Saucony Ride ISO Review

When you run a lot of miles or are a heavier athlete, you want a comfy shoe. You’re not necessarily going to opt for the lightest weight, flattest and ‘fastest’ pair of kicks available. Save those for race day!

Shoe technology is constantly evolving. Every manufacturer is looking for ways to make their footwear better, or at a minimum, come up with a gimmick that gives them a new marketing campaign. In the case of the Ride ISO, I was immediately a tad sceptical. The reason being, I’d wear-tested a few pairs of the same brand over the years and never really got overly excited by what was on offer. Particularly when I compared them to other brands. I asked myself, what makes these any better than other runners in the market? Does the ‘ISOFIT’ lacing system really make a difference? And is the $200 RRP worth it? Well, after racking up plenty of miles in them, on varying terrain, here’s my verdict.

In terms of aesthetics, they look pretty cool. Mind you, there’s a bit of a Hoka appearance to them, thanks to the seemingly thick midsole. You sit ‘into’ the sole, which adds to the very comfy fit. Lacing them up I immediately noticed the snug feel and hugging nature of the upper. This is reassuring for someone like me that does a bit of off road training and also has a history of Achilles pain. I always look for a shoe that feels firm. When running, the neutral fit and 8mm drop make for a safe shoe, and thanks to the POWERFOAM they feel plush and cushy. But surprisingly, despite their slightly heavier weight and cushioned feel, they are also quite responsive. This makes them ideal as a daily runner and also for longer tempo sessions where you want something that gives back a little, but also some comfort and support so you don’t bash your legs up too much.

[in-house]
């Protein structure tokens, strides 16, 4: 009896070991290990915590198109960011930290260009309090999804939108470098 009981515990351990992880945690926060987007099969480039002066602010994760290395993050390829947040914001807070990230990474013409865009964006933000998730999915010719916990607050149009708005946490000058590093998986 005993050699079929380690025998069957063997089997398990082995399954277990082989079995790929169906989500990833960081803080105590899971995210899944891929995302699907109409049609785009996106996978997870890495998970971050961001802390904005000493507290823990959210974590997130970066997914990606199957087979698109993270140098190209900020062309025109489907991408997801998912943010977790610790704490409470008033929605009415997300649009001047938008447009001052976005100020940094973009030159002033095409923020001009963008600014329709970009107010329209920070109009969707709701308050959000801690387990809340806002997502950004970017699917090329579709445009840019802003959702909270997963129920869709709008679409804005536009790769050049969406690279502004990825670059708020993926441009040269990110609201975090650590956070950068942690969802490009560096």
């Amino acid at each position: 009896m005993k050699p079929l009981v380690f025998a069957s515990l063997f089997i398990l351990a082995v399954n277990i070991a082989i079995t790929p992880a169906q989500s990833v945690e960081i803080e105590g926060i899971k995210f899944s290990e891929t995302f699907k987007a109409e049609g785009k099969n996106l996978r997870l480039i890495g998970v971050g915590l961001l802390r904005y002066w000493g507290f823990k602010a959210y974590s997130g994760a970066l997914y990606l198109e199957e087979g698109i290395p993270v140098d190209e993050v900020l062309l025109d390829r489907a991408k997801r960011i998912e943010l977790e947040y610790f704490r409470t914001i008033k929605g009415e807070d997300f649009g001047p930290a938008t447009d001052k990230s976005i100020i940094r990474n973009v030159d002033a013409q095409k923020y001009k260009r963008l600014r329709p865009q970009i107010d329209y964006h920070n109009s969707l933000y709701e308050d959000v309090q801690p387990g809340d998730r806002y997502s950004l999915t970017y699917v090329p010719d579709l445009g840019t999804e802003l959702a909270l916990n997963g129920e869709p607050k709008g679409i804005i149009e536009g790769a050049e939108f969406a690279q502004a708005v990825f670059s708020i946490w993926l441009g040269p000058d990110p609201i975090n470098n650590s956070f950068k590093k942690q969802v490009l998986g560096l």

I’ve worn them for about 250km of running so far. This varied between long slow road miles, short, fast reps and long temps. There was even a bit of trail running thrown into the mix. Across all of these training runs, they performed really well. On trails they have enough grip and underfoot protection for shorter runs, on the road they were responsive and comfortable, however when it came to the really short stuff they were not ideal – that said, speed work is not what they were designed for. Essentially, if you want a very comfortable, neutral runner that’s made to last, then give these a try. I’ve long been a believer in sticking with what works for you, but in this instance, next time you visit the shoe shop it might be worth putting a pair of these on. The Ride ISO just might surprise you!